Talk

Learning from Print Typography with Diana Varma

Typography for print can be intimidating to many designers, especially when you focus on digital mostly. This is why I invited specialist Diana Varma to share her knowledge of what to pay attention to when dealing with type for print.

Diana Varma is a Canadian print specialist with a passion for typography, educator, and writer in the graphic communications industry. I discovered her through her brilliant podcast Talk Paper Scissors, where I specifically love her miniseries An Incomplete History of Type.

In our conversation, you will learn:

  • The advantages of print over digital.
  • The differences between readability and legibility.
  • The right font sizes and smallest type size you can print, which blew my mind 🤯.
  • How to avoid beginners mistakes in prepress.
  • How to best print gray text?
  • Accessibility is also a topic that comes up quite a lot during this talk.
  • How Diana utilized her podcast to offer her Zoom-fatigued students a way to learn off-screen.

Listen to the talk as podcast

Next to the video on YouTube, you can also listen to this episode audio only. You can find it on Apple Podcasts and Spotify, or simply listen to it here:

Talking points

00:00 – Intro
02:19 – Greetings to Diana Varma
06:09 – How Diana’s podcast got started
09:13 – Advantages of print typography
14:35 – Ideas for digital/analog hybrids
17:02 – Type choice for long reading formats in print
22:12 – On point and pixel sizes
26:00 – Basic tips for print beginners
33:04 – How to best print gray text
36:59 – Knowing the fundamentals to break the rules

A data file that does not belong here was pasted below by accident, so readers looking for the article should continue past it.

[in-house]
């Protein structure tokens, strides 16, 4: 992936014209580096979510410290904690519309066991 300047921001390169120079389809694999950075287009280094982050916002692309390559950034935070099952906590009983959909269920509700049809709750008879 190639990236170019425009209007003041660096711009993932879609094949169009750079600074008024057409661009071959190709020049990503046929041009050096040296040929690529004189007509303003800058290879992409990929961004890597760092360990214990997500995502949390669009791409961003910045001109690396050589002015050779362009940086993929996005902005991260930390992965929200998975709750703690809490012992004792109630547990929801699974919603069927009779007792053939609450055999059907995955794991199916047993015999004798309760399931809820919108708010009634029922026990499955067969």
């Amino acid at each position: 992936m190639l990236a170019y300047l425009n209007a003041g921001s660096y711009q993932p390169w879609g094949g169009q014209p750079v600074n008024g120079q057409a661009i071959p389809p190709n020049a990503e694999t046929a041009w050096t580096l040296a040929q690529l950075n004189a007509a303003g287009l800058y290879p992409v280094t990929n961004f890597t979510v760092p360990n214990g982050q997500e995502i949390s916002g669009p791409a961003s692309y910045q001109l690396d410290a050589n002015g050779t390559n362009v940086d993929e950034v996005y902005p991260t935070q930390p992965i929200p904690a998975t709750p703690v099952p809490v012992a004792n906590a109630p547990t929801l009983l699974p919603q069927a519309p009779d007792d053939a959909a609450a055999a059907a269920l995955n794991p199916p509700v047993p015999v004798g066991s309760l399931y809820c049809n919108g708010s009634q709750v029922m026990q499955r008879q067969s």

39:07 – What fascinates Diana about typography?
41:11 – Why Diana prefers Comic Sans over Papyrus
43:08 – Wrap-up and Easter eggs on Diana’s website
44:52 – Outro

Diana’s tips for print and typography

Diana says it’s important to understand the fundamentals, apply them for readability, but also to know how you can break the rules.

Advantages of print over digital

  • Permanence – it has to stand the test of time
  • Tactility – easy to access
  • Simplicity – no batteries needed

Tips for printed type

  • Choosing a serif typeface for long documents will give weight to our baseline.
  • Font size for print: Body copy should be between 8 and 12 points.
  • Ideal line length is between 45 and 90 characters (including spaces).
  • Also in e-pub, points are the only thing that matter.

Tips for digital designers who want to print

  • Do not use the registration color for text (swatch looks like black, but it’s all four process colors).
  • Don’t use more than two process colors for text. Otherwise it might not align, especially in small text.
  • If possible, use 100% of whatever color you’re working in.

Quotables

“In printed typography we have to be that much more mindful of potentially anyone who is going to be reading this for the fact that it will exist in the world forever, so maybe there’s even a little bit more pressure to make very strategic and well-thought-out design choices upfront.”

“The simplicity of print is that you are not looking on a back lit screen, that you can bring this type to the beach. Just its simplicity in its existence. It is not battery powered, and it’s easier on your eyes.”

“How do we make what we put on the printed page valuable, readable, usable for the greater number of people?”

“If we are choosing typefaces for long documents, especially with accessibility in mind, we want to choose something that’s familiar.”

“If we are thinking legibility, and long documents, typefaces that have characters that are distinct from one another.”

“Readability is how we set the type. What we do with the type that we’re given.”

“The registration swatch is not black. It is black and also three friends.”

Links

Diana’s Podcast Talk Paper Scissors
Article on How to choose a good typeface for body text

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